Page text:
U.S. government launches investigation into Manitowoc’s patent claims against Sany
| July 12, 2013 |
The U.S. International Trade Commission has announced that it will open an investigation into patent infringement claims made against Sany America by Manitowoc Cranes.
The investigation stems from claims alleging that the Chinese equipment manufacturer has infringed upon two Manitowoc patents in the design of its SCC8500 crawler crane.
The complaint to the USITC was accompanied by a lawsuit, both of which were filed June 12. The suit and complaint center on former Manitowoc and current Sany crane engineer John Lanning’s alleged misappropriation of two Manitowoc patents on counterweight systems. You can read more about those patents in our June 24 post.
Last month, Sany President President Xiang Wenbo responded to the claim and lawsuit saying the company “categorically rejects” the accusations and that “The SANY SCC8500 crawler crane was developed from start to finish by SANY engineers, using our own ideas and our own technological innovations.”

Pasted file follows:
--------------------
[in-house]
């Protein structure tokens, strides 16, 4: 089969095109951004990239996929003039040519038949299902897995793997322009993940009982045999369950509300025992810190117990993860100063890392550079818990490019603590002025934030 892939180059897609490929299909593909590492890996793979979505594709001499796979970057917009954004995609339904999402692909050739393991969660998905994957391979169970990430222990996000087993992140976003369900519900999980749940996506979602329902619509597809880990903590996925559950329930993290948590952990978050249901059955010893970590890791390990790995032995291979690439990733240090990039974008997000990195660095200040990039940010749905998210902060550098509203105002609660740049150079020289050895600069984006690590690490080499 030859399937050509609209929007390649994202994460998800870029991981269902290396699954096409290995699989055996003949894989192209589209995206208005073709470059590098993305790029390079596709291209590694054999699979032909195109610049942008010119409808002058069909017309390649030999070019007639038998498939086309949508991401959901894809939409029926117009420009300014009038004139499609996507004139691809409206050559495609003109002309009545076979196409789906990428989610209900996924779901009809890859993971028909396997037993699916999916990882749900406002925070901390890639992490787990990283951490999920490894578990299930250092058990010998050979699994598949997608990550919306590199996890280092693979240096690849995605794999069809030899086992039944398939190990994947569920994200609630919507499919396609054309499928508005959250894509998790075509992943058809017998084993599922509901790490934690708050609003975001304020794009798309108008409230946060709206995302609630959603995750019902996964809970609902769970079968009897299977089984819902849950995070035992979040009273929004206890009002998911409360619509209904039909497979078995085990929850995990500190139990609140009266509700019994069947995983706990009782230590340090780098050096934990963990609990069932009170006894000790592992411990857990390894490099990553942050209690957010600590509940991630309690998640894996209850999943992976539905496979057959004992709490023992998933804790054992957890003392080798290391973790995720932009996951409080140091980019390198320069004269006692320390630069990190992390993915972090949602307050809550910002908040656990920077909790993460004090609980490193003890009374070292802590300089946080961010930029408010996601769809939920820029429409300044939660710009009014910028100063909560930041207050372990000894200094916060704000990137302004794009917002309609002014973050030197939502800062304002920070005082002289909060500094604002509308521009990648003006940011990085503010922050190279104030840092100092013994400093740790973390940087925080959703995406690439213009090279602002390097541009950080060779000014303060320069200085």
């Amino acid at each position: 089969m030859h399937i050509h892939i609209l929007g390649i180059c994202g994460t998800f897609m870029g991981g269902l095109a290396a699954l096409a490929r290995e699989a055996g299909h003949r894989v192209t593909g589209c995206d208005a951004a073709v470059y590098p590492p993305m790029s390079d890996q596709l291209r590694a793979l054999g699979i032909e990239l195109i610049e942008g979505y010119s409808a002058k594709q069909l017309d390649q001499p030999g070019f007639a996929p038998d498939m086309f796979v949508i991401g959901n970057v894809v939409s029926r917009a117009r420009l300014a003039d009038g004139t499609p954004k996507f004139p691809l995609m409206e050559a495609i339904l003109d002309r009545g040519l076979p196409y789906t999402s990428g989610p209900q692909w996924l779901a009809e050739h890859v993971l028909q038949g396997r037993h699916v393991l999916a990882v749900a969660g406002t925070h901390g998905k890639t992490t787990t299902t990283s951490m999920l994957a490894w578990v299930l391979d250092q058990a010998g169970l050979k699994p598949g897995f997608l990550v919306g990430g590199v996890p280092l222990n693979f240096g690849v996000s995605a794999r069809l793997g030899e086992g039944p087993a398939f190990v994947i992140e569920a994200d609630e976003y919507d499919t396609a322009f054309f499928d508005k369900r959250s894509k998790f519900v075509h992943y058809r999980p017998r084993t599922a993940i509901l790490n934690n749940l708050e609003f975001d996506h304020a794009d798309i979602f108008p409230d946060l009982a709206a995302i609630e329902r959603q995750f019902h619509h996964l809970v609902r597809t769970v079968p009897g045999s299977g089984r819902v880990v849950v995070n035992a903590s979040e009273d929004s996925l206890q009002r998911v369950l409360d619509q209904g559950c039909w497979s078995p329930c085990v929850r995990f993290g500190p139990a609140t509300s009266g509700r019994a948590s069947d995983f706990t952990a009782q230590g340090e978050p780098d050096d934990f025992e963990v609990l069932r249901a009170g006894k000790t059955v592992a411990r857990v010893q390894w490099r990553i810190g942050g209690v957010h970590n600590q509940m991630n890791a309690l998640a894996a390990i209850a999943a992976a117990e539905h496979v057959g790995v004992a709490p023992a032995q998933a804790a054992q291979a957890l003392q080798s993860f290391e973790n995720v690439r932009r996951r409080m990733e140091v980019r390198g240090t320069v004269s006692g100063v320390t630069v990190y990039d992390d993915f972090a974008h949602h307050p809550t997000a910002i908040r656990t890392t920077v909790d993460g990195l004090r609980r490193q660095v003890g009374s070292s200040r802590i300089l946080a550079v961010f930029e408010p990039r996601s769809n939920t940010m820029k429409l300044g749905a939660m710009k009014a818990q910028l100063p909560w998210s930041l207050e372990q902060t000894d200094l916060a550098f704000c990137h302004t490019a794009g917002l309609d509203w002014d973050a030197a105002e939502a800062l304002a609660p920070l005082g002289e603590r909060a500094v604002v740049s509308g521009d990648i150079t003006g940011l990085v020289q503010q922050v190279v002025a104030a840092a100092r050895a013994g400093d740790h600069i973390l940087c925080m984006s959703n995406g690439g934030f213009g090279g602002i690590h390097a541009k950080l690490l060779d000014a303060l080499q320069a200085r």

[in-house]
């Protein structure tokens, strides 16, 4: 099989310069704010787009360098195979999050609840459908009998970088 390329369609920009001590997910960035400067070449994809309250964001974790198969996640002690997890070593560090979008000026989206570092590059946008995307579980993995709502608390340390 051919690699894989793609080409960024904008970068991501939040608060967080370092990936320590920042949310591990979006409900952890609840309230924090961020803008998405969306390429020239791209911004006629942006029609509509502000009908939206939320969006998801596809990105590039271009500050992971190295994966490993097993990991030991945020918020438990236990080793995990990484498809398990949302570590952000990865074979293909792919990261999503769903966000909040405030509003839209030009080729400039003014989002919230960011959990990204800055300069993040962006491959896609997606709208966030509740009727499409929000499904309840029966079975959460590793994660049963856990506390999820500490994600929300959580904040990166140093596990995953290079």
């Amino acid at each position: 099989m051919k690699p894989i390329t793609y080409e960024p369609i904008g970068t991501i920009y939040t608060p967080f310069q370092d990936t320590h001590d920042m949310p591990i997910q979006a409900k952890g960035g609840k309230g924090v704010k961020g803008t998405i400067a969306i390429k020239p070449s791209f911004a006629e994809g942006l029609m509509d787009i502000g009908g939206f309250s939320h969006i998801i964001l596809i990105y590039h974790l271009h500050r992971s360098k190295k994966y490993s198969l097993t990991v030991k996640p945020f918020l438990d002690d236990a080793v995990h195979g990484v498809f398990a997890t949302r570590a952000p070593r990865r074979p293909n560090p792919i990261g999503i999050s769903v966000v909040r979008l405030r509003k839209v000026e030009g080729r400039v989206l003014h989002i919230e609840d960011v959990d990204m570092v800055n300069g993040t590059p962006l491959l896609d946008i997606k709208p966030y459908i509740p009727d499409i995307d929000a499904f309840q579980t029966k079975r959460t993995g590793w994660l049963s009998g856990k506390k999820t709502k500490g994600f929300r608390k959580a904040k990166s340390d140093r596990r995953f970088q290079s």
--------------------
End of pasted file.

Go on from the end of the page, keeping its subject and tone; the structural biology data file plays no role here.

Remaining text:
The allegations claim a violation of section 337 of the Tariff Act of 1930 by Sany. Should the USITC should find Sany guilty of infringing the patents in question, any and all Sany cranes in violation would meet a limited import ban.
The USITC notes that no decisions have been made on the merit of the complaint and that the next step will be to hold an evidentiary hearing at which a judge will make an initial determination as to whether there is a violation. That decision is subject to review by the commission.
The USITC says that its investigation has a target for completion within the next 45 days.
The announcement from the USITC is the latest chapter in an increasingly heated battle between the two companies which started with Sany’s hire of Lanning after spending 24 years making Manitowoc an industry leader.
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